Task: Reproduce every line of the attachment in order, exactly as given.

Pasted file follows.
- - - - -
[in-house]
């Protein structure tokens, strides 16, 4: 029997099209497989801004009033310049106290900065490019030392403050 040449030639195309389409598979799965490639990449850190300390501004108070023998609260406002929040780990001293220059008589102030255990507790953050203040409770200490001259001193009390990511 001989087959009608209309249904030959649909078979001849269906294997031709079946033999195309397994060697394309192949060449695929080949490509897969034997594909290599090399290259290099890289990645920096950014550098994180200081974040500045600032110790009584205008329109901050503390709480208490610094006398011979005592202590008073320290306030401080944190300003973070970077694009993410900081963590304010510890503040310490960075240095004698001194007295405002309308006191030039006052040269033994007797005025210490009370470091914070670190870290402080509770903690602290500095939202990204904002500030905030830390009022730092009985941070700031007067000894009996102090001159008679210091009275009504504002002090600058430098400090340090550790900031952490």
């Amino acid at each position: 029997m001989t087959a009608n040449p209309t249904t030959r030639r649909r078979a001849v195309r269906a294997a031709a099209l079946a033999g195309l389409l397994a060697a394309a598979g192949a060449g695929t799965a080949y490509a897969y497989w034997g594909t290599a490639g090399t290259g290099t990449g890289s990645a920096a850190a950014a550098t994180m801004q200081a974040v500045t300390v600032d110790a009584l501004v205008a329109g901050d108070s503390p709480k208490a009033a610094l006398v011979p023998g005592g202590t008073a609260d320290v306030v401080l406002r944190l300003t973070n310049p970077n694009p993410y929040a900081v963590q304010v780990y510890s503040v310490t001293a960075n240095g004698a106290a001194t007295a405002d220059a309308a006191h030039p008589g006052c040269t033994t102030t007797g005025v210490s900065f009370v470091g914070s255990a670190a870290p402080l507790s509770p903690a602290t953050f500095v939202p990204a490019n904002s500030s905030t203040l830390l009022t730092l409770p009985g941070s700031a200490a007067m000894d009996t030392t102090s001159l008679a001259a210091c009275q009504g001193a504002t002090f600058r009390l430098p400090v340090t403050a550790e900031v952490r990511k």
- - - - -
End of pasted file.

[in-house]
């Protein structure tokens, strides 16, 4: 029997099209497989801004009033310049106290900065490019030392403050 040449030639195309389409598979799965490639990449850190300390501004108070023998609260406002929040780990001293220059008589102030255990507790953050203040409770200490001259001193009390990511 001989087959009608209309249904030959649909078979001849269906294997031709079946033999195309397994060697394309192949060449695929080949490509897969034997594909290599090399290259290099890289990645920096950014550098994180200081974040500045600032110790009584205008329109901050503390709480208490610094006398011979005592202590008073320290306030401080944190300003973070970077694009993410900081963590304010510890503040310490960075240095004698001194007295405002309308006191030039006052040269033994007797005025210490009370470091914070670190870290402080509770903690602290500095939202990204904002500030905030830390009022730092009985941070700031007067000894009996102090001159008679210091009275009504504002002090600058430098400090340090550790900031952490």
């Amino acid at each position: 029997m001989t087959a009608n040449p209309t249904t030959r030639r649909r078979a001849v195309r269906a294997a031709a099209l079946a033999g195309l389409l397994a060697a394309a598979g192949a060449g695929t799965a080949y490509a897969y497989w034997g594909t290599a490639g090399t290259g290099t990449g890289s990645a920096a850190a950014a550098t994180m801004q200081a974040v500045t300390v600032d110790a009584l501004v205008a329109g901050d108070s503390p709480k208490a009033a610094l006398v011979p023998g005592g202590t008073a609260d320290v306030v401080l406002r944190l300003t973070n310049p970077n694009p993410y929040a900081v963590q304010v780990y510890s503040v310490t001293a960075n240095g004698a106290a001194t007295a405002d220059a309308a006191h030039p008589g006052c040269t033994t102030t007797g005025v210490s900065f009370v470091g914070s255990a670190a870290p402080l507790s509770p903690a602290t953050f500095v939202p990204a490019n904002s500030s905030t203040l830390l009022t730092l409770p009985g941070s700031a200490a007067m000894d009996t030392t102090s001159l008679a001259a210091c009275q009504g001193a504002t002090f600058r009390l430098p400090v340090t403050a550790e900031v952490r990511k």